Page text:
The Day Of The Flat Head
Wentworth Falls, New South Wales
I looked at the clock again for the umpteenth time—thirty minutes had now elapsed. I confess I was now becoming frantic. Why did I ever come here? I looked around at the sterile, white tiled surroundings and a vague sense of foreboding came over me. My wife sat nearby, giving me that “Oh God, here we go again” look on her face—not that I blamed her. We’d been down this route before. The kids looked happy enough, but they, of course, had had a feed of chips. They didn’t realise what was at stake…
It’s rather a sobering moment when your GP tells you that it would be a good thing to get your affairs in order; take plenty of money and go and do the things you’d really like to do. Not only is George Sandown my GP, he is also a close friend whom I’ve known for over thirty years. Consequently, I knew that he was giving me the best advice possible.
‘Take my advice Bert, it’s the best place to go for a flat head.’ He had said seriously. ‘You know that I wouldn’t send you to just anywhere. They do good work and their reputation is second to none; not a flash place but first rate facilities and great surgeons too, if required. Incidentally, I refer all my patients there, ’cause the clinic’s nearby. Haven’t had one die on me yet!’ He added with a laugh. ‘I’ll even make the booking for you!’ George has a reputation for black humour. You’d think he was giving me a recommendation for some boutique hotel, instead of … anyway, I gave him what I hoped was an enigmatic smile. ‘Okay,’ I sighed, ‘give us the address and phone number—I’ll call myself; I don’t suppose I’ve got anything to lose now.’
The clock had now advanced another fifteen minutes. My nerves were on edge. It was noisy in the waiting area and now the kids were becoming fidgety. We’d managed to grab a small table and the kids now had their pencils and bits of paper out. My wife was no help whatsoever, ‘I honestly can’t believe George sent you to such a place for a flat head; we could have done better back in the city. Honestly, look at that woman over there—do you think she deserves a flat head? No, of course she doesn’t …’ that set my head reeling!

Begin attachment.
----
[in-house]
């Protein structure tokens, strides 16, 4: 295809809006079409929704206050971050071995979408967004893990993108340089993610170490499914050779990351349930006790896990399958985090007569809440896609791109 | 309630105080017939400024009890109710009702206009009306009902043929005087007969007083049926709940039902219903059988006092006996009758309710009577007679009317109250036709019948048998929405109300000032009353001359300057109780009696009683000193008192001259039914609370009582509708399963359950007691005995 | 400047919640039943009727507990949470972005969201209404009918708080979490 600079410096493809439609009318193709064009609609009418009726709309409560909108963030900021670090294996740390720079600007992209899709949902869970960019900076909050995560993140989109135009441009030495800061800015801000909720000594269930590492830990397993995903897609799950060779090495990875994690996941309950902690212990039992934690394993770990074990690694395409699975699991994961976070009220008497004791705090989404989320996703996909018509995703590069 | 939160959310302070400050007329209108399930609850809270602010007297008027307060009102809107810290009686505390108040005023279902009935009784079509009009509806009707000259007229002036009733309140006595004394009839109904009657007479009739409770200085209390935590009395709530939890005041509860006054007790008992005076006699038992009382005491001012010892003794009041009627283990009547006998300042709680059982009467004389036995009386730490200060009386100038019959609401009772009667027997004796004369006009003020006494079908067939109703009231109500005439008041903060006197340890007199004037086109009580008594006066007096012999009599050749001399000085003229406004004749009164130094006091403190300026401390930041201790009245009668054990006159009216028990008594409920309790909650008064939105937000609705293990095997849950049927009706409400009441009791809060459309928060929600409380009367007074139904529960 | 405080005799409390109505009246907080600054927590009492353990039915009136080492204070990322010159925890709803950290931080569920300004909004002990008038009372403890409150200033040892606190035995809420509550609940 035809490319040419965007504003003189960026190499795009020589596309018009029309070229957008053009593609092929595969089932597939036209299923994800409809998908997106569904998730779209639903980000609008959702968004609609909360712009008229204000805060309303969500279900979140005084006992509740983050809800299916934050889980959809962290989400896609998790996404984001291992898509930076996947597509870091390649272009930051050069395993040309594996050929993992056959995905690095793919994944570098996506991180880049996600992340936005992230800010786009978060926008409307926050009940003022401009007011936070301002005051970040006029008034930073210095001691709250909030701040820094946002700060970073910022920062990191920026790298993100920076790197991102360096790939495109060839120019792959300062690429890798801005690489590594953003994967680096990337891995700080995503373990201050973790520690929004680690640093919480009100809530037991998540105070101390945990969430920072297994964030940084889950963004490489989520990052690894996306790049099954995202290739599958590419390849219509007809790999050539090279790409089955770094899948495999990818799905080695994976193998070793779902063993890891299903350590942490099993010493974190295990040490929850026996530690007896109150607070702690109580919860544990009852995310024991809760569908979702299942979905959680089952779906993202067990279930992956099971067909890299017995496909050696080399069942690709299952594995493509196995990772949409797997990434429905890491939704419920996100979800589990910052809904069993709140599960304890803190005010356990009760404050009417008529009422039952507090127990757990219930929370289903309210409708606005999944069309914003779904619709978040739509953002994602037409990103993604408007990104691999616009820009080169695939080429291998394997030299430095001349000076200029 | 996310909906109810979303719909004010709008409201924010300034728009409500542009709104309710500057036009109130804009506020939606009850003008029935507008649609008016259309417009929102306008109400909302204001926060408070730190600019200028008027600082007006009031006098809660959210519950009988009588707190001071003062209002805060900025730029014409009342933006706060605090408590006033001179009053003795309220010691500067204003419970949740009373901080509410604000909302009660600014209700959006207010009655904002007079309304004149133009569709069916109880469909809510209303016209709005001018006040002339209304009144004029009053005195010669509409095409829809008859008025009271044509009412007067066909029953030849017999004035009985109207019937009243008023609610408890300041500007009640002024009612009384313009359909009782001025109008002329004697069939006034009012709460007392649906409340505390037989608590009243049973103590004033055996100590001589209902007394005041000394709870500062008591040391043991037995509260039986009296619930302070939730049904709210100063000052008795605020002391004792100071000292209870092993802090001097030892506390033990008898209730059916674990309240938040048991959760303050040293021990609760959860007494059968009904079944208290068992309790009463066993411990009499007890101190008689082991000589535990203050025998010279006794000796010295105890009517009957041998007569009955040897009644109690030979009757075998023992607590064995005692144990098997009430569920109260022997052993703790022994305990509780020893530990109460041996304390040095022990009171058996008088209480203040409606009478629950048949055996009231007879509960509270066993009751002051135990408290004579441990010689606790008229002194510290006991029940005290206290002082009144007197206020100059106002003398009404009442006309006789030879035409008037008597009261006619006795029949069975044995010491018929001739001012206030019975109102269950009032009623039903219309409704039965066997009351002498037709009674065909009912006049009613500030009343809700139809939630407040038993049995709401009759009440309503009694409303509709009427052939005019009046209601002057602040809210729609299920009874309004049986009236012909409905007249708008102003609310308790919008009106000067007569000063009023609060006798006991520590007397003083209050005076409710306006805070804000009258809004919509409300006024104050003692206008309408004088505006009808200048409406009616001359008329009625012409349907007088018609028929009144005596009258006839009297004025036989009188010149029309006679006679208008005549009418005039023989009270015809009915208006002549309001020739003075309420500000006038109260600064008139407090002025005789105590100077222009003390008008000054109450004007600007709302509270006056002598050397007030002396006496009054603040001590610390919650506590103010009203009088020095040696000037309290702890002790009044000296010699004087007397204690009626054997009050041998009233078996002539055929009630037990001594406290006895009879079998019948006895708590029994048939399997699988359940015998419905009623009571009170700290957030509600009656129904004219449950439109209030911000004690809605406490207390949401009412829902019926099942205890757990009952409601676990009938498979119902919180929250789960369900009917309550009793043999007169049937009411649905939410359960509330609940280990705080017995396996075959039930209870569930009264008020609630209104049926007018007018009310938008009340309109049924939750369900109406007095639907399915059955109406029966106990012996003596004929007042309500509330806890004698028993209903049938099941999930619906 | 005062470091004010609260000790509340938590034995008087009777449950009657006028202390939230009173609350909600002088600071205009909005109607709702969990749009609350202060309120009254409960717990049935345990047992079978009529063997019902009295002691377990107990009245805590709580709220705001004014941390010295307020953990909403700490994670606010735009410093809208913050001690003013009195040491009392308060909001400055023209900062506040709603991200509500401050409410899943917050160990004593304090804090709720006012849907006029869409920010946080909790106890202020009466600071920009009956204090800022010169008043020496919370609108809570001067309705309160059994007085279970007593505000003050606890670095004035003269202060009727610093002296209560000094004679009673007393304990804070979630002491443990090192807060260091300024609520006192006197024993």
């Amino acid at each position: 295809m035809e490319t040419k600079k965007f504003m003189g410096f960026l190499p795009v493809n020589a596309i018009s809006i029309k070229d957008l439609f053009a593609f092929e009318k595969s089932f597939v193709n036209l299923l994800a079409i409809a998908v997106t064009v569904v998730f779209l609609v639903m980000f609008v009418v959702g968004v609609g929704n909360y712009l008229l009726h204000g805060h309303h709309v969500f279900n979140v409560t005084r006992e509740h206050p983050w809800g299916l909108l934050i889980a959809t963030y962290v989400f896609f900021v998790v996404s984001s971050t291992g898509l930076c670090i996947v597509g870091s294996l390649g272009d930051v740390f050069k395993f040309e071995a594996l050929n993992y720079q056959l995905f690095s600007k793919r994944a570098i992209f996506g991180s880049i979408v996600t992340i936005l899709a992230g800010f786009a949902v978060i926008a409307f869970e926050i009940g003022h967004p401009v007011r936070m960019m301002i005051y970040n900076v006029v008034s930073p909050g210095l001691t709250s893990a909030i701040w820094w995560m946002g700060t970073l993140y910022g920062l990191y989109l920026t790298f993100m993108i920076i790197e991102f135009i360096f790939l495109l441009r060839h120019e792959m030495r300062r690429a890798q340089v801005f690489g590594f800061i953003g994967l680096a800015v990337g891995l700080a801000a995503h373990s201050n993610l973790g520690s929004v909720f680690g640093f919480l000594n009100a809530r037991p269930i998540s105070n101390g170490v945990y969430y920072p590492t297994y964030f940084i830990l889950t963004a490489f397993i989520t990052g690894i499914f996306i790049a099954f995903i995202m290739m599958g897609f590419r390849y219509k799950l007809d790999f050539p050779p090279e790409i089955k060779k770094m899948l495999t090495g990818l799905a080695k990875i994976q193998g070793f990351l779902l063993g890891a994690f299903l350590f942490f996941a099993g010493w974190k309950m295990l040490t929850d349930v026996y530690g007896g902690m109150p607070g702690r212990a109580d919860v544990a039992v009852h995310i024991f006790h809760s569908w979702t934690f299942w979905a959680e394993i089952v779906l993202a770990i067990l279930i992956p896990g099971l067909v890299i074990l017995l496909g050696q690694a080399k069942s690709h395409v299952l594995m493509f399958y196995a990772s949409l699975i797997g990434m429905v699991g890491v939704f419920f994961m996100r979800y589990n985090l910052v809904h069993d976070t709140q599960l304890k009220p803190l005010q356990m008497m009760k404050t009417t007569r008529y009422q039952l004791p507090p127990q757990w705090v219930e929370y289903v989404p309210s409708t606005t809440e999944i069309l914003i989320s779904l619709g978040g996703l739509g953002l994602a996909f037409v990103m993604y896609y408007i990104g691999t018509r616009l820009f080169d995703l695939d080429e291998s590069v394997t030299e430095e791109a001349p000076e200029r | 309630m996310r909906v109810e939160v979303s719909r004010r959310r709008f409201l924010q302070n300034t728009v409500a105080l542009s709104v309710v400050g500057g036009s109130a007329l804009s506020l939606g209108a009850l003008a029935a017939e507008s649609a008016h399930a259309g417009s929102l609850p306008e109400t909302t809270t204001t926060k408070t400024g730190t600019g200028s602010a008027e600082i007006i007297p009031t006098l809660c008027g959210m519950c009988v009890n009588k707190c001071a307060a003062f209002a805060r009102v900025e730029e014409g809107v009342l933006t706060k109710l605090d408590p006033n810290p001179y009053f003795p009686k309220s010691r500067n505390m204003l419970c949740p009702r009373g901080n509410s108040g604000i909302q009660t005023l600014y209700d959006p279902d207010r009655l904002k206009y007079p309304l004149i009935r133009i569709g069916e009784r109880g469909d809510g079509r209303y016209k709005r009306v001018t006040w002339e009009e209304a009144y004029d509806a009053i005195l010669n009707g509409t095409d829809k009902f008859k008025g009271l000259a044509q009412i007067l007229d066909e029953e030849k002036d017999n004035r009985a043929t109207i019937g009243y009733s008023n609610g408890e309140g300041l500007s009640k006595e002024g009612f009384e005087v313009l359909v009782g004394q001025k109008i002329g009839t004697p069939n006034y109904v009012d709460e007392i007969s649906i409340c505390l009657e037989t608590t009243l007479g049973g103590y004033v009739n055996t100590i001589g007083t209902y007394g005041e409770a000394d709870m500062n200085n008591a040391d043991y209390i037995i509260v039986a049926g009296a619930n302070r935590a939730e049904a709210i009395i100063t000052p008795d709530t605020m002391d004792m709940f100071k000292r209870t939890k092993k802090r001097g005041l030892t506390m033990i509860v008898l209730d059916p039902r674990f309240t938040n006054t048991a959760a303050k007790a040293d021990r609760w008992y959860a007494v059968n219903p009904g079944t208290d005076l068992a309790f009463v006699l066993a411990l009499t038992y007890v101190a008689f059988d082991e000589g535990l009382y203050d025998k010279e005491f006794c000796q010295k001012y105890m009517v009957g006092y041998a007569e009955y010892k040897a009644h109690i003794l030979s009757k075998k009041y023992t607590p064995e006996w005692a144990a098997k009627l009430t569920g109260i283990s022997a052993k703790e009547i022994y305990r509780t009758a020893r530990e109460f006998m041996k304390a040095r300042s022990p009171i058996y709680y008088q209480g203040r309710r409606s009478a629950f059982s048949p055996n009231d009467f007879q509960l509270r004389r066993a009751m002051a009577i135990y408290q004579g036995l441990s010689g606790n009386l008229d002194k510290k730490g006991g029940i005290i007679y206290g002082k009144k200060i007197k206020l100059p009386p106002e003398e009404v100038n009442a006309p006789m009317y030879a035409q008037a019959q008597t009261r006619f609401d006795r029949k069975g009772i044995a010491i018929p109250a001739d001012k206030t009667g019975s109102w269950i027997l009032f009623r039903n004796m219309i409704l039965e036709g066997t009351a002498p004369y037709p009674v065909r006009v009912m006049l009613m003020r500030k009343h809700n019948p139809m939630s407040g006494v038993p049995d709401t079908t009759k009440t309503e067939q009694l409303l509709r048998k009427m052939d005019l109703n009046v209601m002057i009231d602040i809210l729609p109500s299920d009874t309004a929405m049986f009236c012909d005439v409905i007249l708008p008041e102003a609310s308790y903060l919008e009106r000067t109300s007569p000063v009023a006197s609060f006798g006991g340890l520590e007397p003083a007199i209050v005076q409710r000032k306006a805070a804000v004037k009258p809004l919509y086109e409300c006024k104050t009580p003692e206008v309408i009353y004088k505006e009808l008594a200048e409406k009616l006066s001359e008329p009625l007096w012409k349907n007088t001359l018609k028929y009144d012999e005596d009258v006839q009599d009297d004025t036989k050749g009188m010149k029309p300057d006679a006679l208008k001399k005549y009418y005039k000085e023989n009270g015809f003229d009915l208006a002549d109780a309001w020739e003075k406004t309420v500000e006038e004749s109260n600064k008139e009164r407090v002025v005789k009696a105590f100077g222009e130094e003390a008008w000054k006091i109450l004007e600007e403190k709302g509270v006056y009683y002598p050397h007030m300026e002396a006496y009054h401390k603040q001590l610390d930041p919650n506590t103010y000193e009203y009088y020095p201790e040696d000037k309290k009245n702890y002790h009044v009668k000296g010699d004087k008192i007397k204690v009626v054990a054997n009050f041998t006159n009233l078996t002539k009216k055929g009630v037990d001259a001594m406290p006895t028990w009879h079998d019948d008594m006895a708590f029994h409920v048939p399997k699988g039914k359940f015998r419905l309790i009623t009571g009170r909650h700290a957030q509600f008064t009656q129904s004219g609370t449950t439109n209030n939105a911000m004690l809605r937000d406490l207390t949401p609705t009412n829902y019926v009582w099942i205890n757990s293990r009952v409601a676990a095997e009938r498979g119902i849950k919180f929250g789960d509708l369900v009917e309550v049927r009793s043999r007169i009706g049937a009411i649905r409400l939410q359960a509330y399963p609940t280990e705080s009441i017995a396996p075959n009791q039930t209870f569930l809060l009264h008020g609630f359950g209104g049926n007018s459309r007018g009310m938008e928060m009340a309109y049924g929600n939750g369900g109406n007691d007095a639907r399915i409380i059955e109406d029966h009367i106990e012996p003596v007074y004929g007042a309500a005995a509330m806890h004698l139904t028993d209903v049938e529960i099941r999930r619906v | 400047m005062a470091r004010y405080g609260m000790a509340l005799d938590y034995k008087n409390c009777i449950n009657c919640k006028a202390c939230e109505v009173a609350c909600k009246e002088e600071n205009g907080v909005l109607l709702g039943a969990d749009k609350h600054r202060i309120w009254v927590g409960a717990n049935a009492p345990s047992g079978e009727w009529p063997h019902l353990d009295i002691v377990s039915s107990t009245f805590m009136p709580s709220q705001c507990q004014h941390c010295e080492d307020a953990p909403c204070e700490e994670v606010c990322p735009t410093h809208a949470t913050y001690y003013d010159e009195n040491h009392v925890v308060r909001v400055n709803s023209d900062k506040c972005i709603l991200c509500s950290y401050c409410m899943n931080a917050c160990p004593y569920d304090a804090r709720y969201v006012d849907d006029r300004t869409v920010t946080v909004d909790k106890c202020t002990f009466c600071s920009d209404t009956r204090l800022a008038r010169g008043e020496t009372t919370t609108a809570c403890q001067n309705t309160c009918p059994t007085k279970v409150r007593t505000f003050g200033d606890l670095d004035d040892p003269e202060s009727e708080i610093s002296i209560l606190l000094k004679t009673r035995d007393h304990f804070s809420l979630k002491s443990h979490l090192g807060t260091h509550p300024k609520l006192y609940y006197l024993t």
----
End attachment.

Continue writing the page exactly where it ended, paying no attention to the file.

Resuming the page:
Personally, I thought that was a very insensitive thing to say. However, I put this down to the stress we were both under. Nonetheless, I was determined to see this procedure through … I just had to know the truth; whatever the cost. Some music came through the speakers set high on the walls, Red Sails in the Sunset if I wasn’t mistaken. Humph … very appropriate! Is it someone’s idea of black humour? Probably George’s! Next they’ll play The Codfish Ball! Just then Finn, our youngest, said ‘Daddy, when’s it our turn?’
I snapped, ‘Your turn?’ I practically snarled back at him. ‘You mean my turn don’t you?’
‘Go easy sweetheart,’ cooed my wife, ‘it’s not his fault. Just be patient a little longer.’
Patience—what a concept! My mother always told me that I had no patience and my son, from my first marriage, was always asking me ‘What are you getting yourself so stressed about?’ He never seemed to comprehend that it was him that was causing me angst.
I glanced over at the huge aquatic display, and wondered vaguely if they serviced the tank themselves—the fish were multi-coloured and they didn’t look too happy either. I looked up at the clock again; another five minutes had passed. Perhaps it was George’s intent to distract me. It wouldn’t be the first time he’d thrown a “red herring” to put me off the scent. There was the time, for instance, when he’d insisted that … just then, my wife dug her elbow into my ribs and said, ‘Heads up, there’s somebody coming towards us; looks like the results under her arm.’ I looked up to see an earnest young woman approaching us. I hoped it was good news. I had been nil by mouth since early this morning in expectation of this day’s operation (just in case) and now I was ravenous.
‘I’m so sorry to have kept you waiting so long,’ she said all apologetic and condescending, ‘we’re so busy as you can see and we had a bit of an emergency, so please …’
I held up my hand for silence; I couldn’t stand it any longer; the chips were already down; it was crunch time. I blurted out, ‘Well, have I got a flat head or is it something worse?’
The young woman fell silent for just a moment. She looked askance, even crestfallen some might have said. ‘Well sir … yes, you do have a flat head and it’s imperative that we operate without further delay!’ My wife groaned. My head was reeling again. It seemed as if I was in slow motion or under water. Then her face brightened, she laughed and said, ‘Actually, we’ve had such a run on flathead tonight, we’ve run out. But we could do you a nice piece of cod, flounder or surgeon if you like. How were the chips?’
Bio: Bert has been sent to a specialist clinic … or is it? Either way it’s important to find out if a Flat Head is on the agenda. Check out other examples of James’ work here.